By Kerri Cooke
In the dazzling aura of beauty pageants a key player in the pageant industry can be overlooked. Everyone is so fixated on the contestants that they can forget about the individuals who cultivate the contestants.
These valuable people are the trainers who help bring out the potential in girls who are seriously interested in entering pageants.
A girl approaches a trainer when she wants to start, and the trainer stays involved throughout the girl’s career.
Two important women heavily involved in the local pageant system are Victoria Huber of Rhinestone Runway and Vows and Shelley Winters Black, founder of Shelley’s Pageant Express.
Coaches customize training depending on the girl and the pageant. Huber says that training for pageants is like preparing for a college course. Her goal is to decide what system is appropriate for each particular girl and lead her in that direction.
There are a range of skills girls are educated in, many they will use for the rest of their lives. According to Black, contestants learn how to fill out pageant entry forms, compose their resumes and write their bios. Also, they learn poise, etiquette and public speaking and interviewing skills.
A trainer’s goal is to help enhance a girl’s personality and bring out the best in her physical features. Huber and Black teach the girls how to choose their wardrobe and make-up based on the colors and silhouettes that look good on them depending on their skin shade and the shape of their face.
Once a girl wins a pageant, she becomes the queen for whatever the pageant represents for a set period of time. Her duty is to make as many public appearances as possible on behalf of the organization for which she is the current title holder. She is to be a spokesperson and role model for other girls. In addition, she raises awareness for particular causes or events.
There are a variety of reasons for participating in pageants, including the desire to win scholarships and cash prizes or gain confidence or speaking abilities. The payout can be quite beneficial. There are campus pageants where the winner can get an entire year of college and apartment rental free. There used to be a Miss McNeese competition in which the winner earned a free semester in college.
There are more than 300 fairs and festivals in Louisiana, so there’s ample opportunity for local competition. Two prominent local pageants are the Cajun French Music Pageant, which promotes local music, and the Contraband Days Pageant. A girl who wants to compete can pick and choose from these or other pageants based on her interests.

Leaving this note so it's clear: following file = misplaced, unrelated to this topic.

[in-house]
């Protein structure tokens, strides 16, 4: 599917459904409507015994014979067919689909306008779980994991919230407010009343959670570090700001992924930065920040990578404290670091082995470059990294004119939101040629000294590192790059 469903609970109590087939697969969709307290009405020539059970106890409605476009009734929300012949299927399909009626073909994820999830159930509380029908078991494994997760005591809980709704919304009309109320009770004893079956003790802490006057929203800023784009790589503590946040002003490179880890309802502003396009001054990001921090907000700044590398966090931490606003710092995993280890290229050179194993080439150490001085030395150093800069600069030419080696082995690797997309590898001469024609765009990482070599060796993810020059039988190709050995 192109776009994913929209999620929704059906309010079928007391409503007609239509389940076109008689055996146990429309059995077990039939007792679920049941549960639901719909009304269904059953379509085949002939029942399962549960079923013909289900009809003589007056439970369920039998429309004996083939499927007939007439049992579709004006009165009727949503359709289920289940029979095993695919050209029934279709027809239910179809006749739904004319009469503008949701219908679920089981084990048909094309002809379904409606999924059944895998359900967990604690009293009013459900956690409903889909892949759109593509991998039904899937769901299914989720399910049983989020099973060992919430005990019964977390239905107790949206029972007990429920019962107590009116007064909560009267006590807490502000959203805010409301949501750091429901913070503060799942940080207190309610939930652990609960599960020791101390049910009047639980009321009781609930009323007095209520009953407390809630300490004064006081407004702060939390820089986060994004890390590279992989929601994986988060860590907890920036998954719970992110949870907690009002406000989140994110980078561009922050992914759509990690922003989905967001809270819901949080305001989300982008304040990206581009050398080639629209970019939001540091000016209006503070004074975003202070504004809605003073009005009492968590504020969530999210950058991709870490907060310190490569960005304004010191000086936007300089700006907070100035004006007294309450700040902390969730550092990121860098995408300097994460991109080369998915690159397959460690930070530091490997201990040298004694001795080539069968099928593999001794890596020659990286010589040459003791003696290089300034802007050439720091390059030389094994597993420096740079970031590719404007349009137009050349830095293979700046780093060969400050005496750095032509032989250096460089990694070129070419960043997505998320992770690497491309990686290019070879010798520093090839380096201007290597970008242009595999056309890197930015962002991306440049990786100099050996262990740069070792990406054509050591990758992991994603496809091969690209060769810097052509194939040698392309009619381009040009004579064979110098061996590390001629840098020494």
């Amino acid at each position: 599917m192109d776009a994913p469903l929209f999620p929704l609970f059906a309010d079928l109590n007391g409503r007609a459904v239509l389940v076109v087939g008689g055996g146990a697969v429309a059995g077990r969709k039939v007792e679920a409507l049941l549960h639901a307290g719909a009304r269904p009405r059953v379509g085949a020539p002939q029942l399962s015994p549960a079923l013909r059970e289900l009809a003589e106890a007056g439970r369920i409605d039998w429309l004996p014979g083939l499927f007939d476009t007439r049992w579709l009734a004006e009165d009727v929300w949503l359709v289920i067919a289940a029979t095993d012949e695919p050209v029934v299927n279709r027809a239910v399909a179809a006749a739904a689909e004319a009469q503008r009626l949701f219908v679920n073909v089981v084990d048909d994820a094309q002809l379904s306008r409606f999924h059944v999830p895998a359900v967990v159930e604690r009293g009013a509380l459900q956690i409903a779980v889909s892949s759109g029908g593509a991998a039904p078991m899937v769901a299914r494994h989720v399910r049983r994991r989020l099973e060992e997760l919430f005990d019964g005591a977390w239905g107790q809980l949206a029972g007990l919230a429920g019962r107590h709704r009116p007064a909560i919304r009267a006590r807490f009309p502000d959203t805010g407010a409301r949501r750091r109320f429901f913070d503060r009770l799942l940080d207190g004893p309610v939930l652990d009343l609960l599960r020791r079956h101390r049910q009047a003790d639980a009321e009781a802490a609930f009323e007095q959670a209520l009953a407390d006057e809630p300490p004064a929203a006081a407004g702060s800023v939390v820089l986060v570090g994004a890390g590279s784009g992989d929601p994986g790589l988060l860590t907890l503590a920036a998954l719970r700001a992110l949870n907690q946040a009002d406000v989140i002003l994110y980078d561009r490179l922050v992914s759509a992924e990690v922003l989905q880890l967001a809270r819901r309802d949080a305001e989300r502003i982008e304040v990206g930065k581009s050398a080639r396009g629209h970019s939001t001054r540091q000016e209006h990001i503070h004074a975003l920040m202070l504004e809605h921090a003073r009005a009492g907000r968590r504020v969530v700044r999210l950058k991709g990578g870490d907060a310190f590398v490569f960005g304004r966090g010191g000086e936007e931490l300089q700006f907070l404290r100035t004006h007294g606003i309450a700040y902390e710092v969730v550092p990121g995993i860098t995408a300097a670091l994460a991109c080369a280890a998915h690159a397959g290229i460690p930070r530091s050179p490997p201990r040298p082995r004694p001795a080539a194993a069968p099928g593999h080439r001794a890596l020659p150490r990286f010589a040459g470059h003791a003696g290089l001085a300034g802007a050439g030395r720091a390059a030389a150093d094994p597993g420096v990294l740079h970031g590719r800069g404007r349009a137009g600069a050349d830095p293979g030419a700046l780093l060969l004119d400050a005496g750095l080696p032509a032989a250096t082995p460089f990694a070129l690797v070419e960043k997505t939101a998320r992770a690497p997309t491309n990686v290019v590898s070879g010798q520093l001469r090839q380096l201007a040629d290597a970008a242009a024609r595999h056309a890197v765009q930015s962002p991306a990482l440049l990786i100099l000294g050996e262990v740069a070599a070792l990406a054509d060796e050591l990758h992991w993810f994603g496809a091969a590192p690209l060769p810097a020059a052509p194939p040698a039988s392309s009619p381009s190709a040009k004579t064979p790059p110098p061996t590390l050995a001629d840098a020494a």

Huber believes it’s not about winning, but the evolution of an individual. She loves to see each girl’s confidence level blossom, and has seen very shy girls turn into very outgoing women. She believes the inner beauty of a girl is just as important as the outward beauty in a pageant.
It’s Never Been About Winning
Maaliyah Papillion of Lake Charles is a local queen who credits Huber with being a major part of her success. Papillion says she wouldn’t be competing in pageants today if it were not for Huber. Huber convinced her she had the potential, and encouraged her to start competing at a young age.
Papillion began competing at age 16 at the state level after doing a lot of pageants locally. Her wins include Miss Contraband in 2009 and 2012 and Miss Mardi Gras and Cajun Music Queen.
Papillion’s biggest win to date was snagging the title of Miss Louisiana USA on Oct. 24. She describes the win as a surreal experience. She is elated, and is still trying to let the win sink in.
Next summer, she will compete nationally in the Miss USA pageant as the Louisiana title holder.
It’s never been about winning for Papillion. She’s enjoyed growing as a person while improving her speaking abilities and meeting new people. She describes her pageant career as a “journey of discovery.” Every step of the way, she’s learned about dedication and personal boundaries.
The next step on Papillion’s list is partnering with Mothers Against Drunk Driving. It’s a cause close to her heart since she lost an uncle to a drunk driver last year.
A Queen’s Success
Papillion shows that pageants can be about more than winning and vanity. They impact culture in a very positive way. Each win and milestone is a step to improving personally and as a city, state and nation.
Ultimately, each girl who takes part in pageants has to step up and do her best in order to become successful. Trainers are a vital part of a queen’s success as they teach her what she needs to know to succeed and cheer her on to success. But they can only do so much. They cultivate, but cannot instill positive change unless a contestant really takes their advice to heart.
In the end, the relationship between trainers and pageant contestants is a partnership. The best way to success is for each party to do its part.